came in a case involving a female supervisor at a Goodyear Tire plant in Gadsden, Ala., who was paid less than any of her male colleagues but didn’t learn about the difference until late in her almost 20-year career.
Life as a Feminist: The Asbury Park Press recently profiled former area resident Mary Vasiliades, a 76-year-old novelist, playwright and former journalist who is featured in Barbara’s Love’s “.” Vasiliades was part of a group of women who sneaked onto the Statue of Liberty on Aug. 10, 1970 and unfurled a banner that read, “Women of the World Unite.”
Love said of Vasiliades: “She organized groups and events all over New York City so it was impossible not to know her. She was everywhere. Mary fit the same criteria that all women needed to be mentioned in the book: She was a change-maker. She did things that affected the landscape of the country for women and girls.”
“Feminists Who Changed America” chronicles the achievements of read than 2,000 feminist pioneers, including many of the original founders of the Boston Women’s Health Book Collective.
Woman Sues eHarmony for Discrimination: “A Northern California woman sued the online dating service eHarmony on Thursday, alleging it discriminates against gays, lesbians and bisexuals,” according to the AP. “The lawsuit claims that by only offering to find a compatible match for men seeking women or women seeking men, the company was violating state law barring discrimination on the basis of sexual orientation.”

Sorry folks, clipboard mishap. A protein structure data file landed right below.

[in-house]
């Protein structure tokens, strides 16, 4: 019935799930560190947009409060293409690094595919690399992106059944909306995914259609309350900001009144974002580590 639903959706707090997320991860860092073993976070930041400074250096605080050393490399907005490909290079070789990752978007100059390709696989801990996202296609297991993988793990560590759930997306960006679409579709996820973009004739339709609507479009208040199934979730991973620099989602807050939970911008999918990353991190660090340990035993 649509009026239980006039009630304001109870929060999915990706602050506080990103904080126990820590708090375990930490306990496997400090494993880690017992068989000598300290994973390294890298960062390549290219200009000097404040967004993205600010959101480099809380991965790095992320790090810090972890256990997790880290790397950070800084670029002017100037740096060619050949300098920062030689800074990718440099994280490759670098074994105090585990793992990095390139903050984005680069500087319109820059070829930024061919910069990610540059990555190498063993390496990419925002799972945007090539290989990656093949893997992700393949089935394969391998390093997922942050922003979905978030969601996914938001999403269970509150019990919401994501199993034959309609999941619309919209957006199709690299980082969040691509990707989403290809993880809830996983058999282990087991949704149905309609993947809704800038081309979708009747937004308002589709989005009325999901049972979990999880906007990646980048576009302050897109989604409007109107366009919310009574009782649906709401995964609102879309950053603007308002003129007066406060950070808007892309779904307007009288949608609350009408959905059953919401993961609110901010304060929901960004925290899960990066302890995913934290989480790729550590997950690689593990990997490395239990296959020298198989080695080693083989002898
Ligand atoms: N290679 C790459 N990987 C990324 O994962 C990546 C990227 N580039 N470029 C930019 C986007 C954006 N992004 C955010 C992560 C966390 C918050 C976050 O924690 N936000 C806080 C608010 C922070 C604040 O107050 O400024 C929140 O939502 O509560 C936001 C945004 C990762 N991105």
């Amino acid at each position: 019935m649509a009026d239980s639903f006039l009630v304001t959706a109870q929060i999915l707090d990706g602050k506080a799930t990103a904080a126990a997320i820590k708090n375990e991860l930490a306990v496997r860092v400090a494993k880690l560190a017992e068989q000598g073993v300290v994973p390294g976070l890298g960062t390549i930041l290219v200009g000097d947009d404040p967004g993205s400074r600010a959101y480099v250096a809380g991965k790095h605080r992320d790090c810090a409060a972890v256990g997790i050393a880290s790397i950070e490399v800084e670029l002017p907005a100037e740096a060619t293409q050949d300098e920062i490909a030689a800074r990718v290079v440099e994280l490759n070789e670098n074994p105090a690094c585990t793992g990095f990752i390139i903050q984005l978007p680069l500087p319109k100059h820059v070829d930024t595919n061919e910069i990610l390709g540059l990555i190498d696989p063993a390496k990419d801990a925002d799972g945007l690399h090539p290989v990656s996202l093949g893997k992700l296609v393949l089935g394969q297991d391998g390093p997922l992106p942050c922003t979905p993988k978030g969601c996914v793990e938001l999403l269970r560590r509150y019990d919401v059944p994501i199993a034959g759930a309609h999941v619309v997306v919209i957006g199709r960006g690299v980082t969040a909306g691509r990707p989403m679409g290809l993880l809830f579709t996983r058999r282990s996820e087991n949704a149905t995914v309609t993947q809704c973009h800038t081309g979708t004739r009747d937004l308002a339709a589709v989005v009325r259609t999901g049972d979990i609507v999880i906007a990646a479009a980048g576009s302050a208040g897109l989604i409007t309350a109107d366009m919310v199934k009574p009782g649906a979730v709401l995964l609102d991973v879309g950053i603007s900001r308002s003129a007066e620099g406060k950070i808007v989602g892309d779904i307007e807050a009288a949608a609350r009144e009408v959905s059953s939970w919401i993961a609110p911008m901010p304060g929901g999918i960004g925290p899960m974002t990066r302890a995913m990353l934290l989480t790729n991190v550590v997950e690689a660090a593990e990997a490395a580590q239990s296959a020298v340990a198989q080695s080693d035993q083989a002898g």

Sexual Harassment Training: Sexual harassment training does not invite lawsuits, by Caren M. Goldberg, a management professor at American University’s Kogod School of Business. “Some organizations have avoided implementing sexual harassment training programs for fear that providing it might increase lawsuits from otherwise unaware victims,” Goldberg said. “But if an employer is sued, proof that sexual harassment training was offered may be one the best defenses. This study indicates that the presumed downside is much ado about nothing.”
Study Finds Less Radiation Effective on Breast Cancer: “Less radiation may be just as good as the standard dose in treating women with early breast cancer, according to a study presented Sunday in Chicago at the world’s biggest cancer meeting,” writes Judy Peres in the Chicago Tribune. “The British study, the biggest to look at the question, found that fewer, larger doses of radiation were as effective at preventing recurrence and did not cause any read side effects. If the results are borne out by similar ongoing studies in the U.S., they could offer a welcome alternative to many American women who now must take six to seven weeks out of their lives to undergo post-surgical radiation.”
Other research presented at the 43rd Annual American Society of Clinical Oncology meeting:
– , breast cancer survival rates for black women have not improved and the difference in life expectancy between white and black women continues to widen.
– , a 21-gene test of a patient’s breast cancer tumor — known as the The Oncotype DX™ Recurrence Score — may change doctor and patient treatment decisions, including the need for chemotherapy.